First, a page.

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Finding fasciation on succulents, controlling wild onions and farmers market openings

Finding fasciation on succulents, controlling wild onions and farmers market openings

April 15th, 2018 by James Quinn, Regional Horticulture Specialist in Life & Entertainment

Q: What happened to these succulents (see photo)?

A: That is abnormal growth called "fasciation." The growing tip flattens out instead of staying as a point, and the growth develops flatter, maybe ribbon like, twisting or contorted. The word has the Latin root meaning of "band" or "stripe." It is known to occur across a wide number of plant families, including cactus. In addition to stems, it can occur in flower heads, fruit and roots. The causes are a number, from environment, to genetics, to virus, and hormones. Depending upon the plant and situation, they may be considered of interest as a collectible.

Q: When are the area farmers markets opening and where are they?

A: The Capital City Farmers Market (capitalcityfarmersmarket.org).

The Lincoln University farmers market is opening 8:30-11:30 a.m. April 21 at 1219 Chestnut St. (lincolnufarmersmarket.com/2018).

The Cole County Farmers Market opens 4-6 p.m. April 20. In past years, their Tuesday hours have been the same and from 2-4 p.m. Saturday. Last year they were at the southwest parking lot of the Capital Mall, 300 Country Club Drive.

Q: How does one control wild onion in the lawn?

A: Control of wild onion is considered "fair" with typical lawn herbicides. Look for products with 2, 4-D as the active ingredient as an "ester." Other products that aid the control are dicamba. Speedzone is one brand name and wild onion is listed as a weed it controls. Best control is attained with use early in the season.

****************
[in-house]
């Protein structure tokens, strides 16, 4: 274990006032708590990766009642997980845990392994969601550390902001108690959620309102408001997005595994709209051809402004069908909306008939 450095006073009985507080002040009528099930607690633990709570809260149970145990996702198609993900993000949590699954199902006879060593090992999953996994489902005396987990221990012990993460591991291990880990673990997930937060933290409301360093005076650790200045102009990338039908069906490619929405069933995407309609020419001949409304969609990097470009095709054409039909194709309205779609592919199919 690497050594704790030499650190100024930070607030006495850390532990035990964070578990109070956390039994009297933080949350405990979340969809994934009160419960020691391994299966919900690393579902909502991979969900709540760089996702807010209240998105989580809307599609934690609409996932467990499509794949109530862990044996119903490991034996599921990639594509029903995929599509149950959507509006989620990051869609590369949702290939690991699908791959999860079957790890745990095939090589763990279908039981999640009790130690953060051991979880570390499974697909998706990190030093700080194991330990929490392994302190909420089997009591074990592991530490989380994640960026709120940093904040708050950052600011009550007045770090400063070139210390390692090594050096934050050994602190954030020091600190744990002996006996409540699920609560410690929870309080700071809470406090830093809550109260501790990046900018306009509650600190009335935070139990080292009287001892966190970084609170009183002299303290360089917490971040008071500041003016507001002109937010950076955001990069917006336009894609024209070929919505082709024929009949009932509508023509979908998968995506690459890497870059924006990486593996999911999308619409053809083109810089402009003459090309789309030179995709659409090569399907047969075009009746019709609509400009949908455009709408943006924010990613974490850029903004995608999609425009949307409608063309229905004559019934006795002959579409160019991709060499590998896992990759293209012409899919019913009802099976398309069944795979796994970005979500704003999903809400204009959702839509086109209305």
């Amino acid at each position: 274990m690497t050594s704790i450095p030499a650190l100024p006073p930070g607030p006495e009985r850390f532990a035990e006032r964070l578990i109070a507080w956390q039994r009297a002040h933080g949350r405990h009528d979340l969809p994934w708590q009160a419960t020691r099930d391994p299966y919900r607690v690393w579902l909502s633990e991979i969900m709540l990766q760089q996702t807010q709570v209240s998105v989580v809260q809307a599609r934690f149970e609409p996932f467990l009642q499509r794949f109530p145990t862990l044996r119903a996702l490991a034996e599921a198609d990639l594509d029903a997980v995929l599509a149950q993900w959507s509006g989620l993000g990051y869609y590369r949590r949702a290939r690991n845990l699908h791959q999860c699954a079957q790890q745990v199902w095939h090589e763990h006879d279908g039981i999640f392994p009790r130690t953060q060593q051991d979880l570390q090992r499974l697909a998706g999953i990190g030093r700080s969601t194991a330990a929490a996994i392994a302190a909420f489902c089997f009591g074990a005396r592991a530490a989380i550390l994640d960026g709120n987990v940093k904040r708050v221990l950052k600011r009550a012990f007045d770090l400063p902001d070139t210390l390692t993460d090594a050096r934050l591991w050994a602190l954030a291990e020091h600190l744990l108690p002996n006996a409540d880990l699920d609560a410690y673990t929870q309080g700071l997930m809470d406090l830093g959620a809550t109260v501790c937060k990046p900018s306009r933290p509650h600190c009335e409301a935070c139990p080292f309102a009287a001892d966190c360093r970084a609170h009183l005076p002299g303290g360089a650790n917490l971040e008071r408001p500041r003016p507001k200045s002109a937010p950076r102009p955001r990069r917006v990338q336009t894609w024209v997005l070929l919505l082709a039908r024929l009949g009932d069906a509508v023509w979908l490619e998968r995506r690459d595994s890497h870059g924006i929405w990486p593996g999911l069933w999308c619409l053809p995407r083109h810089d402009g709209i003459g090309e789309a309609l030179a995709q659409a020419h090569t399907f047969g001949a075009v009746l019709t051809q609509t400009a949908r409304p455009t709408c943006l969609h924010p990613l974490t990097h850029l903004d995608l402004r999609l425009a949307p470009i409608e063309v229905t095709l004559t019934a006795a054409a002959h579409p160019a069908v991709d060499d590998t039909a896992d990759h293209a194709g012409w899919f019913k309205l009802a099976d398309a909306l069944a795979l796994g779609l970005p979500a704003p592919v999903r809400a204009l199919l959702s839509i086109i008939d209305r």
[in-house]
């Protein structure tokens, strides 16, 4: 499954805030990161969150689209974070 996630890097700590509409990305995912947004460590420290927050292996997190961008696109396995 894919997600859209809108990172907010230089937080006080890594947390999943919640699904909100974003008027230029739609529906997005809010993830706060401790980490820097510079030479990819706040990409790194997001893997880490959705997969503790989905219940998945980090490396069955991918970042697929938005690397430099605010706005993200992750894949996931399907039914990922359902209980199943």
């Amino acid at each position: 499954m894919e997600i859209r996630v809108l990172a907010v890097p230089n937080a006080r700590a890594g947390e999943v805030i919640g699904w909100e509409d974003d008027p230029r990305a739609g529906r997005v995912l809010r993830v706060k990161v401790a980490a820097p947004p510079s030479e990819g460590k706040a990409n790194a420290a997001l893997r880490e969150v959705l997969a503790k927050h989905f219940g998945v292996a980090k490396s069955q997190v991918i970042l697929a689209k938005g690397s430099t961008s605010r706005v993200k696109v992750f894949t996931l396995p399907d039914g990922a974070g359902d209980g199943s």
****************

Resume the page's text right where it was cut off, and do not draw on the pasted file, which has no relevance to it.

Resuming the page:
Q: I had mulch develop a thick crusty layer full of white stuff. What happened and is it OK to use?

A: This is common when mulch is applied too thick; it is the mycelium of a fungus and it repels water. Try to break it up and spread it out at about 2 inches depth. New mulch should be applied at 2-3 inches; at 4-6 inches this problem can occur.

Q: I was thinking of using this Milorganite fertilizer on my lawn. It is a good price but says to use four times and Extension's recommendations are for only two fertilizer applications. Is it safer than synthetic fertilizer for pets? I know it is from sewage, is there heavy metals or other bad stuff in it?

A: Milorganite is a well-known product for some time, produced from the organic matter in wastewater by the Milwaukee Sewage District. Because it is a natural product, it wouldn't stimulate the grass too much like synthetic fertilizer, so using more frequently should be fine. I'd try an application in March, late April, mid to late August and mid to late October. Synthetic fertilizers aren't harmful to pets, but when they are combined with herbicides, and especially insecticides, take precautions. The label should provide the needed information when pesticides are included.

Fido might like the smell of Milorganite and want to roll around. To reduce the longevity of its "barn-like" odor, apply prior to a rain or irrigate; the moisture will settle the odor. The product has been heat treated to kill any pathogens and is tested, such that it is approved for vegetable gardens. While I'm not positive I'd use it on my vegetable garden, for a lawn it should be just fine.